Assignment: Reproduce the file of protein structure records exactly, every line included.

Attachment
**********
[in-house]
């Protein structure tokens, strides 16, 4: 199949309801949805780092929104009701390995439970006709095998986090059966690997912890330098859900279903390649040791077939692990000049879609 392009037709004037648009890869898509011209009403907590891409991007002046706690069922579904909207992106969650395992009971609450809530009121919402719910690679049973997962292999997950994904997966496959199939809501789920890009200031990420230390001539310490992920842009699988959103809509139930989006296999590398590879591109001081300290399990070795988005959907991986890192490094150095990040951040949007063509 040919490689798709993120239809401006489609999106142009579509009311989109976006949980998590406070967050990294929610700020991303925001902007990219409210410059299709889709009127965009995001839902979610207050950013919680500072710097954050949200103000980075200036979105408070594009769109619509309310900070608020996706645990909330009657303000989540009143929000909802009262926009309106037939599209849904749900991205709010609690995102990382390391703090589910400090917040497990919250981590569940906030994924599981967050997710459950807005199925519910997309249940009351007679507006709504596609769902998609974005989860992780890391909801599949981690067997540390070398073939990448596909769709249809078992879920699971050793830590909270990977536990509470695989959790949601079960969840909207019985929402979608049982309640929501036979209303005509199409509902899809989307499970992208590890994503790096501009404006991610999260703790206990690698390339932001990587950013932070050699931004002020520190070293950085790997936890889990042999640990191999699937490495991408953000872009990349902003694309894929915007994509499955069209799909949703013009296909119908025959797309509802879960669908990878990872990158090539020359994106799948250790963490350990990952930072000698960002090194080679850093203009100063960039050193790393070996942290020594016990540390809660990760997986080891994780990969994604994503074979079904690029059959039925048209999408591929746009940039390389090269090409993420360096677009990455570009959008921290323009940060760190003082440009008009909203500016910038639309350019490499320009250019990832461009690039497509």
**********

[in-house]
């Protein structure tokens, strides 16, 4: 199949309801949805780092929104009701390995439970006709095998986090059966690997912890330098859900279903390649040791077939692990000049879609 392009037709004037648009890869898509011209009403907590891409991007002046706690069922579904909207992106969650395992009971609450809530009121919402719910690679049973997962292999997950994904997966496959199939809501789920890009200031990420230390001539310490992920842009699988959103809509139930989006296999590398590879591109001081300290399990070795988005959907991986890192490094150095990040951040949007063509 040919490689798709993120239809401006489609999106142009579509009311989109976006949980998590406070967050990294929610700020991303925001902007990219409210410059299709889709009127965009995001839902979610207050950013919680500072710097954050949200103000980075200036979105408070594009769109619509309310900070608020996706645990909330009657303000989540009143929000909802009262926009309106037939599209849904749900991205709010609690995102990382390391703090589910400090917040497990919250981590569940906030994924599981967050997710459950807005199925519910997309249940009351007679507006709504596609769902998609974005989860992780890391909801599949981690067997540390070398073939990448596909769709249809078992879920699971050793830590909270990977536990509470695989959790949601079960969840909207019985929402979608049982309640929501036979209303005509199409509902899809989307499970992208590890994503790096501009404006991610999260703790206990690698390339932001990587950013932070050699931004002020520190070293950085790997936890889990042999640990191999699937490495991408953000872009990349902003694309894929915007994509499955069209799909949703013009296909119908025959797309509802879960669908990878990872990158090539020359994106799948250790963490350990990952930072000698960002090194080679850093203009100063960039050193790393070996942290020594016990540390809660990760997986080891994780990969994604994503074979079904690029059959039925048209999408591929746009940039390389090269090409993420360096677009990455570009959008921290323009940060760190003082440009008009909203500016910038639309350019490499320009250019990832461009690039497509």